Category Archives: Connection

Blessing for Standing Rock Protectors

“What is a blessing? A blessing is a circle of light drawn around a person to protect, heal and strengthen. Life is a constant flow of emergence. The beauty of blessing is its belief that it can affect what unfolds”                                     

                                                                                      ~John O’Donohue, To Bless the Space Between Us

Blessing for Standing Rock Water Protectors

In the stillness of the North Dakota night
under the million-starred sky
this blessing is called down
upon the tipis and tents,
circle fires and sweat lodges,
cars, vans, trucks and horses,
upon the tribal elders, women and men,
upon the Standing Rock Youth Council
and their runners who raced across the land
in appreciation of all who have come together
to protect the water and the earth which holds it,
upon the babies and children,
and all who stand in witness to this call for clean water
and respect for sacred sites.

We call this blessing from the four directions,
and from above and below,
and from all the people, near and far,
who support the nations gathered in the prairie.

Great Spirit of all our souls, encircle with Light and strengthen
the ones who cook the meals
the ones who wash the clothes
the ones who tend the children
the ones who feed the horses
the ones who gave birth here and their child
the ones who speak out and testify
the ones who post on social media
the ones who march
the ones who drum
the ones who stand their ground
the ones who are arrested and imprisoned
the ones who are tazed and struck with rubber bullets
the ones who report and film the actions and are charged
the ones who established a new camp at Cannon Ball,
to reclaim the land that was once theirs.

We offer this blessing of love, understanding and truth-seeing
on behalf of all the ancestors,
of all our relations,
who speak to us today in the actions at Standing Rock
and in our dreams.
We offer our prayers, joined with theirs,
rising together in the smoke.

May we heed the call of all who have gone before
to protect the water that is life giving to all,
and the Earth, who nurtures us.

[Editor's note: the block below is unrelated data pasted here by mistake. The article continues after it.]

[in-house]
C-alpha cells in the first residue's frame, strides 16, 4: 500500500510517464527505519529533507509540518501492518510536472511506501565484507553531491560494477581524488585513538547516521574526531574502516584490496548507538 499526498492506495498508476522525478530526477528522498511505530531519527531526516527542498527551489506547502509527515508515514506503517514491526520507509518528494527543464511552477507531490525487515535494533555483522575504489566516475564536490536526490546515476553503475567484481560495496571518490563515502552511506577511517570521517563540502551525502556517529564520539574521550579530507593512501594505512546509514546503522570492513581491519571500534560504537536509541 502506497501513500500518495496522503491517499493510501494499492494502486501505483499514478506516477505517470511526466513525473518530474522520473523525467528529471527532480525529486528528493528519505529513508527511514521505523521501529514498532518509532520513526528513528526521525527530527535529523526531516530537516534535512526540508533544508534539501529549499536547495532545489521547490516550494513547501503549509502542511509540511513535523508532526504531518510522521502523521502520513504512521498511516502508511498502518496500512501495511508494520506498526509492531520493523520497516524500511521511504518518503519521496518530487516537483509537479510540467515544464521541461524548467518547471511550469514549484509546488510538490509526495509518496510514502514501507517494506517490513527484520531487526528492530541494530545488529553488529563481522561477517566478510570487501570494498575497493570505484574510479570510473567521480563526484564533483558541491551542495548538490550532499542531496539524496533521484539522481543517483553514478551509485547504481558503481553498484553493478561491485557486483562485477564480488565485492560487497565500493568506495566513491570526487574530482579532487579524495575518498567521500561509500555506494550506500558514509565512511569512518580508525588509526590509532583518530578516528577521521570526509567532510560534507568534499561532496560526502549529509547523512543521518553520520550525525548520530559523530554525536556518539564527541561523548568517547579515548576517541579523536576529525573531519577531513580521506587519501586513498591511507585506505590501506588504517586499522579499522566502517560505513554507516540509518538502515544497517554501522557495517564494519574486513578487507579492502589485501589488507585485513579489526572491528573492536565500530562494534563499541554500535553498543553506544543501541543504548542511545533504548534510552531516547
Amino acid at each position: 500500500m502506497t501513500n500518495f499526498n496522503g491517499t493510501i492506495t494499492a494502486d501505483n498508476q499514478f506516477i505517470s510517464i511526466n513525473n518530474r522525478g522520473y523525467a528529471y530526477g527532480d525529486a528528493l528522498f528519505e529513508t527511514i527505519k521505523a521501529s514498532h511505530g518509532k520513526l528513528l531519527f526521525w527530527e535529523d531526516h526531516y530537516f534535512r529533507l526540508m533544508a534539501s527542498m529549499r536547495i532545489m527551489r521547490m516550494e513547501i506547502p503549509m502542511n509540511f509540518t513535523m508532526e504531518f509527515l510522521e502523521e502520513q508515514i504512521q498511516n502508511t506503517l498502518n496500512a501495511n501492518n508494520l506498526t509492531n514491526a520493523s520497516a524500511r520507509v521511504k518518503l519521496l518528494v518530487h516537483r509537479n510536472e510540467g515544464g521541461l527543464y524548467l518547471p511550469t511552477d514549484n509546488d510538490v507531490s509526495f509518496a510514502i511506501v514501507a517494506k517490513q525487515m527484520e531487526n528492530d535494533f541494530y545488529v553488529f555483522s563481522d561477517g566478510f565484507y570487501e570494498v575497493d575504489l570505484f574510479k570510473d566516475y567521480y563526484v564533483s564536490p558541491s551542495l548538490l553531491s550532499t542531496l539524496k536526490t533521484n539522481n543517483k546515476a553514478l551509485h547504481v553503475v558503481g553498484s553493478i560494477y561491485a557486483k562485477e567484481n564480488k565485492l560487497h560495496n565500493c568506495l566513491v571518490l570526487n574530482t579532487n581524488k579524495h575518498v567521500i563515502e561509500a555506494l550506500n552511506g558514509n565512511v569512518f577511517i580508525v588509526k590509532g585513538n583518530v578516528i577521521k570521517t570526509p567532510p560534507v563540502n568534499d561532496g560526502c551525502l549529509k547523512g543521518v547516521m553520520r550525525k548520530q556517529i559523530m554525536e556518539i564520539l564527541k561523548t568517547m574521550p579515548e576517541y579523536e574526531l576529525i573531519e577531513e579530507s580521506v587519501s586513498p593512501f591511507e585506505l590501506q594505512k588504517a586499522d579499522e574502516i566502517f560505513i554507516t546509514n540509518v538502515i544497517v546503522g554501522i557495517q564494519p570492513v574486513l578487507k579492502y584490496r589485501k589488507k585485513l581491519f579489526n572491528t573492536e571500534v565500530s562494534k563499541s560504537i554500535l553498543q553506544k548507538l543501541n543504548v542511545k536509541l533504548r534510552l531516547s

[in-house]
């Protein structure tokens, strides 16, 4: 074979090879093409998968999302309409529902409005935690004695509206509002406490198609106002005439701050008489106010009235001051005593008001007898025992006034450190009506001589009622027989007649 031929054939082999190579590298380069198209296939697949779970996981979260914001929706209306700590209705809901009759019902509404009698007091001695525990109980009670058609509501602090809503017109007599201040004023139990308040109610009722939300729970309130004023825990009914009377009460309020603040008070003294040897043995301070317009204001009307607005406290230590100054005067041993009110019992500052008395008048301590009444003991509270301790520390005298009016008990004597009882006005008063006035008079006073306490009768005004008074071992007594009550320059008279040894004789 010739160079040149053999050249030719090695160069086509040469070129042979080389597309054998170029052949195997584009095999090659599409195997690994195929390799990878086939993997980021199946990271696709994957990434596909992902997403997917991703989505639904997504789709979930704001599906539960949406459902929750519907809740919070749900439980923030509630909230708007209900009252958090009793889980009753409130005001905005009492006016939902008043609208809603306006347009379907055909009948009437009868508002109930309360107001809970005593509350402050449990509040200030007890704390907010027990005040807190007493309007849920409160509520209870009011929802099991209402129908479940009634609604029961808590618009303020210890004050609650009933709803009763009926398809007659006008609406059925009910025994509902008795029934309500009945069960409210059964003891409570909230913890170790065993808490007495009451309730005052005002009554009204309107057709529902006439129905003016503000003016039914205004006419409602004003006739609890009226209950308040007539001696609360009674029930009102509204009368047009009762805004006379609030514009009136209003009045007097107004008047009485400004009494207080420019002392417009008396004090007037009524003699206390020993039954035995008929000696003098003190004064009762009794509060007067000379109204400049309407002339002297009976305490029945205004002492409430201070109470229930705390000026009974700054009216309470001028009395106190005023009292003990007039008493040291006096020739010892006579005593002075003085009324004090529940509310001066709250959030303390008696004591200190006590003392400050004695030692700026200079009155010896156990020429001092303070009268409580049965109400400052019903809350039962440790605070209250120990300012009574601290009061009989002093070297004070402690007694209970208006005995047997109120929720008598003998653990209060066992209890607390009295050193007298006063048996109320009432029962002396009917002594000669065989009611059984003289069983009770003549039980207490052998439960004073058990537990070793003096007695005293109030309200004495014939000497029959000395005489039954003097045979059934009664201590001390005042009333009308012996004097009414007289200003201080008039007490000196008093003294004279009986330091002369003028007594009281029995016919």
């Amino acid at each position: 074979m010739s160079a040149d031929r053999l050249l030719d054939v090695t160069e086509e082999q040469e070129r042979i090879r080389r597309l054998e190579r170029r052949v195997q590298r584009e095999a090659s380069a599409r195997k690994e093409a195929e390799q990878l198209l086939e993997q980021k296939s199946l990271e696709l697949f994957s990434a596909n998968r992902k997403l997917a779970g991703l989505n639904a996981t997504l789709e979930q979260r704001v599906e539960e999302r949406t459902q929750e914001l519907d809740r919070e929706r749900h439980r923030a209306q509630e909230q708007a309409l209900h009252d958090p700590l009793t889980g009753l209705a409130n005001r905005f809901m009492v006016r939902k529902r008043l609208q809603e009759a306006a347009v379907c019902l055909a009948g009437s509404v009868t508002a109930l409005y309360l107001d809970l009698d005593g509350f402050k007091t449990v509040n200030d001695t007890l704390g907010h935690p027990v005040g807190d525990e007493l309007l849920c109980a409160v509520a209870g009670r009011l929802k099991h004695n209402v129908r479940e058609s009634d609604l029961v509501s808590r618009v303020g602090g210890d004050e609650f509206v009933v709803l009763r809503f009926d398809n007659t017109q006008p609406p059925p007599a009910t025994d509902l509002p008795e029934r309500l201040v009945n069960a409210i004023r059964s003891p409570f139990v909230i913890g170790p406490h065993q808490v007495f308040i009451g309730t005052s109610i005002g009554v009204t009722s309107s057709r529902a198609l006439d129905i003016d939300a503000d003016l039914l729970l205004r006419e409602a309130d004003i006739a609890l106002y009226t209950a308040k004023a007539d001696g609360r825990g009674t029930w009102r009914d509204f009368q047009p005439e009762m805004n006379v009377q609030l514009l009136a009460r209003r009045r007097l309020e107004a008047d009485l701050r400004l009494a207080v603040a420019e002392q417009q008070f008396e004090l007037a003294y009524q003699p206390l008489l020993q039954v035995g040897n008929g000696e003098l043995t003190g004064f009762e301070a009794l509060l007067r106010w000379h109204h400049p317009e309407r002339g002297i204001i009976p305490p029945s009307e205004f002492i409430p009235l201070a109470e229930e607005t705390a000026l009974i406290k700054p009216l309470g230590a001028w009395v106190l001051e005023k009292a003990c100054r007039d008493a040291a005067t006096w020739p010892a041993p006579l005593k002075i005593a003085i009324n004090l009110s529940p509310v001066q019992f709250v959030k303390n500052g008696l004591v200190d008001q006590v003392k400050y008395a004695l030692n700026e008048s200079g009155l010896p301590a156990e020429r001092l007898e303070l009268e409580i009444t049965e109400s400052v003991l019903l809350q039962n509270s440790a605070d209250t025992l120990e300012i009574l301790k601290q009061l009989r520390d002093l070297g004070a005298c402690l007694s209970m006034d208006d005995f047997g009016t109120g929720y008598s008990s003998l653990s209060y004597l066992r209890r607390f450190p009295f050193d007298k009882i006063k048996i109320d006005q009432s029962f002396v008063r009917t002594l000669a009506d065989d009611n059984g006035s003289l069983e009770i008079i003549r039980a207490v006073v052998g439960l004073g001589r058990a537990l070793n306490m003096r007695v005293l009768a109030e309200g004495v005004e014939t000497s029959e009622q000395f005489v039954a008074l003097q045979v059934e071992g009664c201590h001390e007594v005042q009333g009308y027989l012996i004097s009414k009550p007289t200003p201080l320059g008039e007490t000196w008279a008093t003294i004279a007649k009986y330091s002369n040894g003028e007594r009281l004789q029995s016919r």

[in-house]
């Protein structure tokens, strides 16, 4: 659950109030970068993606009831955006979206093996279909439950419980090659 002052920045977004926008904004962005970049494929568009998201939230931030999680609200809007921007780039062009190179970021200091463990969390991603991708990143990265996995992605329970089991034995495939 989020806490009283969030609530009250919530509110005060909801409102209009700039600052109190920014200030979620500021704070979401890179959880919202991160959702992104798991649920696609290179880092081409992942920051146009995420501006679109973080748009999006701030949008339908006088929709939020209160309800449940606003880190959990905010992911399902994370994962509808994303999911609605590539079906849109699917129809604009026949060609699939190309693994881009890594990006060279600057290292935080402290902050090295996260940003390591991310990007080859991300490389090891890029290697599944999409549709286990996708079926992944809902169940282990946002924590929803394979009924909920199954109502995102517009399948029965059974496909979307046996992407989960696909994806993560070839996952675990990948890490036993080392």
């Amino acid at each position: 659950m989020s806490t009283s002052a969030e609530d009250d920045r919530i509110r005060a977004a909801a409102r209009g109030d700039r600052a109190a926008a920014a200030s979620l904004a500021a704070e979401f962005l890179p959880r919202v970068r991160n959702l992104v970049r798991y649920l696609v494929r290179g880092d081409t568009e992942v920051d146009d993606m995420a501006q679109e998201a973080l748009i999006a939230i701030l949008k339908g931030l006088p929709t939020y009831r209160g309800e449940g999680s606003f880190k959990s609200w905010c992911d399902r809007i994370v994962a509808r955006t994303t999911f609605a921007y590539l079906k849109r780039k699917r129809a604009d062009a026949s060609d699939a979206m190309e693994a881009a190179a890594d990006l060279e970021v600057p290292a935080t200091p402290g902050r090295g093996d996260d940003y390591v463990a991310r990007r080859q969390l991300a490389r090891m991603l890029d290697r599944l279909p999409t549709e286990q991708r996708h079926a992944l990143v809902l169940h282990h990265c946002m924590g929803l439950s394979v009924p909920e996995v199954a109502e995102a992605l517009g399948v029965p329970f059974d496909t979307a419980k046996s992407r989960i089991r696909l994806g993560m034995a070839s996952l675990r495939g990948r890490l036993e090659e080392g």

May we honor the history of the people
who have been wronged for too many years
and attend to this uprising and gathering
with ears to hear and hearts to love.
May healing come where harm was done,
May hearts and minds awaken,
May actions for the good be taken.

Editor’s Note: I wrote this blessing in response to a prompt from my poetry teacher, Sue Sutherland-Hanson. The blessing was also prompted by a deep desire to take an action on behalf of the Native people who have gathered to protect the water and the sacred burial sites on their land that is being threatened by the construction of an oil pipeline that would be laid underneath the Missouri River.

As I have educated myself on what is happening at Standing Rock, North Dakota, I have learned much and still have much to learn. This movement is testimony of the power of the people coming together, uniting for something that is bigger than each one of us, that is important to our survival and the survival of all the creatures.

Many of those speaking and acting to save the water quality, the very earth that sustains us, and the sacred sites of their ancestors have inspired me. I will name some here, and know I will miss some I wish to lift up. My hope is that this blessing reaches each and every one.

In Gratitude:

Thank you to the Youth Council of Standing Rock who held a race to thank those who have come together with the Sioux nation tribes, and to the International Indigenous Youth who participated in the protest at the Cannon Ball camp site.

Thank you to Sky Bird Black Owl for giving birth to her daughter in the tipi at Standing Rock and for her testimony about how women (and children and men) must be protected and must speak out to make the world safe for all.